GENEVA – An international team behind a long-awaited study of the possible origins of COVID-19 with Chinese colleagues on Tuesday called it a “first start,” while the United States and allies expressed concerns about the findings and China trumpeted its cooperation.
Team leader Peter Ben Embarek of the World Health Organization presented the team’s first-phase look into the possible origins of the pandemic that has killed nearly 2.8 million people and pummeled economies since it first turned up in China over a year ago.
The report, obtained by The Associated Press on Monday and formally published on Tuesday, said transmission of the virus from bats to humans through another animal is the most likely scenario and that a lab leak is “extremely unlikely.” The WHO chief has said all hypotheses remain open.
After the report's publication, the U.S. and over a dozen other countries expressed concerns about the study, pointing to delays and a lack of access to samples and data — without finger-pointing at Beijing directly. China responded by reiterating its criticism of efforts to “politicize” the issue.
White House press secretary Jen Psaki said the Biden administration was still reviewing the WHO report, but said “it lacks crucial data, information ... It lacks access. It lacks transparency." She said the study did not rise to the level of the impact that the pandemic has had on the world.
“That’s why we also have called for additional forward-looking steps,” she said in a briefing with reporters. "It doesn’t lead us to any closer (an) understanding or greater knowledge than we had six to nine months ago about the origin.”
Separately, in what it called a joint statement by 14 countries, the State Department said they were calling for “momentum” for a second-phase look by experts and pointed to the need for further animal studies “to find the means of introduction into humans” of the coronavirus.
The countries expressed support for the WHO’s experts and staff, citing their “tireless” work toward ending the pandemic and understanding its origins to help prevent a future one. But they said the study had been “significantly delayed and lacked access to complete, original data and samples.”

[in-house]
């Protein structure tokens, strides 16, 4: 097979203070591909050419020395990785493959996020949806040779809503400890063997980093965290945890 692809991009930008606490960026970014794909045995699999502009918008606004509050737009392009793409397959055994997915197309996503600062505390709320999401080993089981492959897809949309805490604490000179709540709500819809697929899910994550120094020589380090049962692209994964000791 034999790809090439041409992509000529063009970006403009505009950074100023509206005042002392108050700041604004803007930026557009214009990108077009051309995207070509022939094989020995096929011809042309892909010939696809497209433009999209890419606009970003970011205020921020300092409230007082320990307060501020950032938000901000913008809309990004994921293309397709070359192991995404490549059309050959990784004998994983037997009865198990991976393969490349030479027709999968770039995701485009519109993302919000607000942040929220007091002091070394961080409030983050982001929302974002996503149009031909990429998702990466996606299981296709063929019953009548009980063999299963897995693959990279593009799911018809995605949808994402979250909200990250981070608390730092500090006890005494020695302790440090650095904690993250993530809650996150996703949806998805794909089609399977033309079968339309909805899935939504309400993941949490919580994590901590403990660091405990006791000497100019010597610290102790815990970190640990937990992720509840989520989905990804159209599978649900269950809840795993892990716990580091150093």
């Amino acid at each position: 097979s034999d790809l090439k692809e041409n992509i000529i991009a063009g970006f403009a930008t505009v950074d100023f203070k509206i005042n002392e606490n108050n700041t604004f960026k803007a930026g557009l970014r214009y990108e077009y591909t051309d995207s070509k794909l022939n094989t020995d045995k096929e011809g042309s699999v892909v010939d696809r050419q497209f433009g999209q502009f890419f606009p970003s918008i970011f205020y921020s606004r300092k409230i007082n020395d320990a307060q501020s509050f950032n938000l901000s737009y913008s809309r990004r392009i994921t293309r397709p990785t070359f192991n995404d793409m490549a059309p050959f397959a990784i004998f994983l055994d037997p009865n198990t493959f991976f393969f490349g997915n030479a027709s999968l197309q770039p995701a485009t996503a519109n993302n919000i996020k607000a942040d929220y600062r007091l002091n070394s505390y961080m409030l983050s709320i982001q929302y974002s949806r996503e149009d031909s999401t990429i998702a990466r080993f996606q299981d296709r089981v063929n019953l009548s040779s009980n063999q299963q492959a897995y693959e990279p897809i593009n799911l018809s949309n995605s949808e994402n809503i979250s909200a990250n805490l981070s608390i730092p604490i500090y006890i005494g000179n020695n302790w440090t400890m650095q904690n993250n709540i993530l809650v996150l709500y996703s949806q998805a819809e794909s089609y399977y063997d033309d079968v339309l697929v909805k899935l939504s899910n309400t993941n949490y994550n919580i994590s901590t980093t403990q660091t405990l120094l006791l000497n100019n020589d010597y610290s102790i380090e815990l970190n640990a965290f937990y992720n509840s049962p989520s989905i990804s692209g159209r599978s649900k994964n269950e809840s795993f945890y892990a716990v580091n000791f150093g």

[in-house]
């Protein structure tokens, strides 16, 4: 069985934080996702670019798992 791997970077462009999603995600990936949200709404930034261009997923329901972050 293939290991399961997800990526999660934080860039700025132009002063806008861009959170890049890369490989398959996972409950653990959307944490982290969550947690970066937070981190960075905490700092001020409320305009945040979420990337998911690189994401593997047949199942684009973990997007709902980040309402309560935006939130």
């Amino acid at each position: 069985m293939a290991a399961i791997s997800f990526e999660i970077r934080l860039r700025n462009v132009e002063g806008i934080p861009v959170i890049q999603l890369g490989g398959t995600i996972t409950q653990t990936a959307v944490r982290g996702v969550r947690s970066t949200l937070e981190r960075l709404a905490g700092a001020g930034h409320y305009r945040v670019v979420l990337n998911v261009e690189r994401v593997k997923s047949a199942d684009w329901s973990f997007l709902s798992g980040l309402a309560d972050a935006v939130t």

Psaki said China has “not been transparent” with the U.N. health agency.
Critics of China’s government in Washington and beyond say it took too long to allow in the team members: Their roughly four-week visit to China in January and February came more than a year after the coronavirus outbreak was first noticed in the city of Wuhan.
The European Union, in a separate statement, echoed concerns about the late start to the study, the delayed deployment of the expert team, and the limited availability of samples and data, but called the report “a helpful first step.”
A statement on the Chinese Foreign Ministry's web site after the release pointed to China's cooperation with WHO and said the Chinese side of the team “offered necessary facilitation for the team’s work, fully demonstrating its openness, transparency and responsible attitude.”
It repeated China's frequent criticism of efforts to politicize the issue, saying that it will “jeopardize anti-pandemic cooperation, and cost more lives.” It also reiterated the Chinese government's belief that the study of the pandemic's origins “should be conducted in multiple countries and localities.”
Ben Embarek said the team members faced political pressure from “all sides,” but insisted: “We were never pressured to remove critical elements in our report.” He also pointed to “privacy” issues in China that prevented sharing of some data, saying similar restrictions exist in many countries.
Joined by several team members for a news conference, Ben Embarek said that “where we did not have full access to all the raw data we wanted, that has been put as a recommendation for the future studies.”
That was a major theme for the WHO team: More needs to be done, and many questions remain unanswered.
“This is only a first start -- we’ve only scratched the surface of this very complex set of studies that need to be conducted,” Ben Embarek said. "We have pointed to many additional studies that should be conducted from now on.”
“This is a work in progress," he added, "and we all have to be patient.”
Ben Embarek said it was difficult to know when -- if at all -- the precise origin of the pandemic will come to light. While the team members believe one hypothesis that the virus could have leaked from a laboratory was not likely, it was “not impossible” either, he said.
“We haven’t seen or been able to hear or see or look at anything that would warrant different conclusions from our side,” he said.
But in its report, the team proposed further research in every area except the lab leak hypothesis — a speculative theory that was promoted by former U.S. President Donald Trump among others. It also said the role played by a seafood market where human cases were first identified was uncertain.
Suspicion of China partially underpinned the theory that the virus escaped from a lab in Wuhan. The report cited several reasons for all but dismissing that possibility.
“This is a dynamic process. Nothing is cast in stone. There are no firm conclusions," Ben Embarek said. "And I think that’s how we should look at the whole outcome of this report — and this work.”
Josh Boak contributed from Baltimore. ___